Severity and threshold of peanut reactivity during hospital‐based open oral food challenges: an international multi‐center survey

Peter Arkwright, Jayne MacMahon, Jennifer J Koplin, Shelly Rajput, Stephanie Cross, Roisin Fitzsimons, Neil Davidson, Veena Deshpande, Naveen Rao, Colin Lumsden, David Lacy, Katrina Allen, Gill Vance, James Mwenechanya, Adam T. Fox, Michel Erlewyn-Lajeunesse, Hitesh Mistry, Jonathan O'B Hourihane

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Abstract

Background
Peanut allergy is classically managed by food avoidance. Immunotherapy programmes are available at some academic centers for selected patients reacting to small amounts of peanut during food challenge. We aimed to determine and compare reaction thresholds and prevalence of anaphylaxis during peanut oral challenges at multiple specialist allergy centers.

Methods
A retrospective, international survey of anonymized case records from seven specialist paediatric allergy centers from the UK and Ireland, as well as the Australian HealthNuts study. Demographic information, allergy test results, reaction severity and threshold during open oral peanut challenges were collated and analysed.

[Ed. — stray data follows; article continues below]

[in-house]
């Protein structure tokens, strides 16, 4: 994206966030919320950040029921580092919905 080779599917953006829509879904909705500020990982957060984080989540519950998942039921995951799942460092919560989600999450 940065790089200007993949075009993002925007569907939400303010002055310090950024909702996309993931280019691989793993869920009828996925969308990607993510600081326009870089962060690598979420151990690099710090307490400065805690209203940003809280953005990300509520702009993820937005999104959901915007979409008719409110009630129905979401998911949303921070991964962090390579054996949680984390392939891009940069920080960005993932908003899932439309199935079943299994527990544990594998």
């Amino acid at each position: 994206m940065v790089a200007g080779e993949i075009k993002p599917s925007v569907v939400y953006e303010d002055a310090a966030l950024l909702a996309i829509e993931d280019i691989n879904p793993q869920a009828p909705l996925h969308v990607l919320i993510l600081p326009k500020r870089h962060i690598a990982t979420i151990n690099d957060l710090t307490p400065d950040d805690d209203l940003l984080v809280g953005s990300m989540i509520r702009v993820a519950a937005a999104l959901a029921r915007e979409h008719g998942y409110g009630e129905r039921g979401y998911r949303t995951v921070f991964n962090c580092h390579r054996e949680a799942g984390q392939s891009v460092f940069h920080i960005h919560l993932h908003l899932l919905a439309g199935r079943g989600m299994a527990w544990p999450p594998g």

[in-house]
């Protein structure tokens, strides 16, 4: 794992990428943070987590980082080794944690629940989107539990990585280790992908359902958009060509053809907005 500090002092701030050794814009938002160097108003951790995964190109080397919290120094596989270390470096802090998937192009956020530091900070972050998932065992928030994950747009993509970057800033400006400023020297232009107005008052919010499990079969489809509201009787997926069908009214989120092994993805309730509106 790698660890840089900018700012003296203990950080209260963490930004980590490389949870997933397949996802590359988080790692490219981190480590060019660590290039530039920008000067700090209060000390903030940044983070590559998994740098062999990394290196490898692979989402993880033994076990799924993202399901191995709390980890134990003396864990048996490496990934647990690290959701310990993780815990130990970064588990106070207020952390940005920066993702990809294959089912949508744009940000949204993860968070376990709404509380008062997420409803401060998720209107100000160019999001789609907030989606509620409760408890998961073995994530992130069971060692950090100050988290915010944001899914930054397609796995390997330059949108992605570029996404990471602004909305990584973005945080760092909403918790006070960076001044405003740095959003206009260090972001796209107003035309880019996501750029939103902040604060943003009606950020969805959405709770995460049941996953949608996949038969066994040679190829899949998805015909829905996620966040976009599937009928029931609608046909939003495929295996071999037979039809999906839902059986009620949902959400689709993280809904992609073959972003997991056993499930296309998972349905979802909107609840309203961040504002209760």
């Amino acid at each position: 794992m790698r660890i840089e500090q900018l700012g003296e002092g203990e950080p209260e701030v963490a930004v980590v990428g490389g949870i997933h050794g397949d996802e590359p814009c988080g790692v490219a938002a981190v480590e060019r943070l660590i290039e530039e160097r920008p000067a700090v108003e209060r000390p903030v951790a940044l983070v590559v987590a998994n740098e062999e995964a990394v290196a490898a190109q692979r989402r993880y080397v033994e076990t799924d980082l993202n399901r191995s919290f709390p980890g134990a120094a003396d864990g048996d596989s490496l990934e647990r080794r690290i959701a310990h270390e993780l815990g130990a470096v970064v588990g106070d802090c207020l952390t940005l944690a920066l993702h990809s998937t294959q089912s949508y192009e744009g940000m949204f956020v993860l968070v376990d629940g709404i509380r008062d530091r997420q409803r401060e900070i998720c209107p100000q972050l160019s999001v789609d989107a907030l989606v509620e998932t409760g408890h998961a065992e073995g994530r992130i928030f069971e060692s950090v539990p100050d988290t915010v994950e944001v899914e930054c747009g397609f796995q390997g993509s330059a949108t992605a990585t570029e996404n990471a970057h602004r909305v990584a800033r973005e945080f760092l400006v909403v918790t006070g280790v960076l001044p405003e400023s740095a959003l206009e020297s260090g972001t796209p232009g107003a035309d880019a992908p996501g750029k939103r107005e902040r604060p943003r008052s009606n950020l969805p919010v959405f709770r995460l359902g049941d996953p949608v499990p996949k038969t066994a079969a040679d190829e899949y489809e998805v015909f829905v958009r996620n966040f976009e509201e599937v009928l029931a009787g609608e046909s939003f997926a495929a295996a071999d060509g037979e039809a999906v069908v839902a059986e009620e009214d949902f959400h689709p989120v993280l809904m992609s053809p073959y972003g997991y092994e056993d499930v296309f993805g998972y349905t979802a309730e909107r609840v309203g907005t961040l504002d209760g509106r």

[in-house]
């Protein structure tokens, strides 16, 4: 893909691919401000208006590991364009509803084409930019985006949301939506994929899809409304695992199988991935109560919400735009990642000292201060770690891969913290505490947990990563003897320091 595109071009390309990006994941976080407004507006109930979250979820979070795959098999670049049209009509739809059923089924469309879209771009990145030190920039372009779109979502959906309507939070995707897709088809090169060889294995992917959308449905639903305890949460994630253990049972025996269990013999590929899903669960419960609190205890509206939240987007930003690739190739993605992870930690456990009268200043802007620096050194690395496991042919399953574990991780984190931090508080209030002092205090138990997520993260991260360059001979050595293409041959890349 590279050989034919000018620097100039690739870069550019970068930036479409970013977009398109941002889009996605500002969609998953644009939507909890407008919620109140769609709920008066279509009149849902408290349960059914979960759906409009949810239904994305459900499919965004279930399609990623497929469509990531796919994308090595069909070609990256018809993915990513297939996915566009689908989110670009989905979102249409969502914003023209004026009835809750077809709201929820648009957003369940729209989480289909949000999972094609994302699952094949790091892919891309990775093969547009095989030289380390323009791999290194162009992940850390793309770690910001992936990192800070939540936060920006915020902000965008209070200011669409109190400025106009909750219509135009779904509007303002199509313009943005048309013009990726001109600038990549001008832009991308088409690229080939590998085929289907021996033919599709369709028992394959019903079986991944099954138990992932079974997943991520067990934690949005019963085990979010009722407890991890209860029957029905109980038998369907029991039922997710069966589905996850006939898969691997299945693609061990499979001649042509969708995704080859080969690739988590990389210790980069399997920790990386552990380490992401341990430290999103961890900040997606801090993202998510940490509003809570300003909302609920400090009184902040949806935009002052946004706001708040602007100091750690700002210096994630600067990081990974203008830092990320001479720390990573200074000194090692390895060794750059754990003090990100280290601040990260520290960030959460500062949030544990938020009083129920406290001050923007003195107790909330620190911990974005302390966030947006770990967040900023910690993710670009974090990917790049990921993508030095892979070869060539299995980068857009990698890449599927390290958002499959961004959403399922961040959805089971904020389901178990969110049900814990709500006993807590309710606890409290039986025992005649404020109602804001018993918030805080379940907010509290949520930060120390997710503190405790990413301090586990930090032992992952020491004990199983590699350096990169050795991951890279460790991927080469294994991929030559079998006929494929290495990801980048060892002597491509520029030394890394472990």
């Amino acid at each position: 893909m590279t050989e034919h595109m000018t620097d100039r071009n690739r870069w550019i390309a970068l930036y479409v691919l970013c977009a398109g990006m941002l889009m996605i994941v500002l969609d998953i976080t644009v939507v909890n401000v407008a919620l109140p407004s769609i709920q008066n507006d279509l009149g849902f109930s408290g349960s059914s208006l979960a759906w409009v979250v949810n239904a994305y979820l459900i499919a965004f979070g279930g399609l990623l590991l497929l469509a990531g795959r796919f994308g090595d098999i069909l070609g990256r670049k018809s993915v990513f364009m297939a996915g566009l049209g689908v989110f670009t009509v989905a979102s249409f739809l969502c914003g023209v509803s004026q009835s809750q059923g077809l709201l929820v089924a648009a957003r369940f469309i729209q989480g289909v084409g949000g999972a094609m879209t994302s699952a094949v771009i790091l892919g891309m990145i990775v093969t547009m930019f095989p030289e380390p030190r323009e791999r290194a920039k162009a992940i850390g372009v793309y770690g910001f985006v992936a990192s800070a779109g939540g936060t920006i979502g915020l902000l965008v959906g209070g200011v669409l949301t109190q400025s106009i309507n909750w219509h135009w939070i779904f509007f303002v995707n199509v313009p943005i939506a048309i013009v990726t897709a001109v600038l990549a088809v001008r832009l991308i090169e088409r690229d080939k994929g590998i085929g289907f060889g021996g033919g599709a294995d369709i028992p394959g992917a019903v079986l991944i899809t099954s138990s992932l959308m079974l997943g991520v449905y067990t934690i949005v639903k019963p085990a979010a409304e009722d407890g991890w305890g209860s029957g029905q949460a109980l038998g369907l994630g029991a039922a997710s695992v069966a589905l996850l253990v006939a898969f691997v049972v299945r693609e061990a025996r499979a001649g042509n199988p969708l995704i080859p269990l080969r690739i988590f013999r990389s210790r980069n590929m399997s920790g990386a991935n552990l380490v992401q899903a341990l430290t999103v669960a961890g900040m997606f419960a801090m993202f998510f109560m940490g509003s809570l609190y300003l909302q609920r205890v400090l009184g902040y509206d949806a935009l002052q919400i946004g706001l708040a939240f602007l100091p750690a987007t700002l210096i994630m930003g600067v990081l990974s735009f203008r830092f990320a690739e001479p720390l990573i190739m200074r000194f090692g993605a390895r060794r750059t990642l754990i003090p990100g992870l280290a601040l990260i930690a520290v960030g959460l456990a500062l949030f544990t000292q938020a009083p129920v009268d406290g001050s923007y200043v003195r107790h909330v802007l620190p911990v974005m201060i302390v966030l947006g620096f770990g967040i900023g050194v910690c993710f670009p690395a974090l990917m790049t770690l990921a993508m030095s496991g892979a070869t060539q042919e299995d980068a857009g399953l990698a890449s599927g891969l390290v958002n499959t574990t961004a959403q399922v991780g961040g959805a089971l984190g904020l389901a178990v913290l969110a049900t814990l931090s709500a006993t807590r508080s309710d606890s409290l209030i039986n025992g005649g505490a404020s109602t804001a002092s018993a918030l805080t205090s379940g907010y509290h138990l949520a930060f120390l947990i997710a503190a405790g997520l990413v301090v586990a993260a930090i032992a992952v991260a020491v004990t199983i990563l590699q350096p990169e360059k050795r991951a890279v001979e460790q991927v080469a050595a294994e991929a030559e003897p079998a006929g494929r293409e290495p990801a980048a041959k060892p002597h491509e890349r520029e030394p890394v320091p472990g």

Results
Of the 1,634 children aged 1 to 18 years old included, 525 (32%) failed their peanut challenge. 28% reacted to 25mg, while 38% only reacted after consuming 1g or more of whole peanut. Anaphylaxis (55 (11%)) was 3‐times more common in teenagers than younger children and the likelihood increased at all ages as children consuming more peanut at the challenge. Children who developed anaphylaxis to smaller 25–200mg whole peanut were significantly older. Previous history of reaction did not predict reaction threshold or severity.

Conclusions
More than a third of the children in this large international cohort tolerated the equivalent of one peanut in an oral challenge. Anaphylaxis, particularly to small amounts of peanut was more common in older children. Tailored immunotherapy programmes might be considered not only for children with low, but also higher reaction thresholds. Whether these programmes could prevent heightened sensitivity and anaphylaxis to peanut with age also deserves further study.
Original languageEnglish
Pages (from-to)754-761
Number of pages8
JournalPediatric Allergy and Immunology
Volume29
Issue number7
Early online date19 Jul 2018
DOIs
Publication statusPublished - 1 Nov 2018

Keywords

  • anaphylaxis
  • children
  • food allergy
  • oral food challenge
  • peanut
  • threshold

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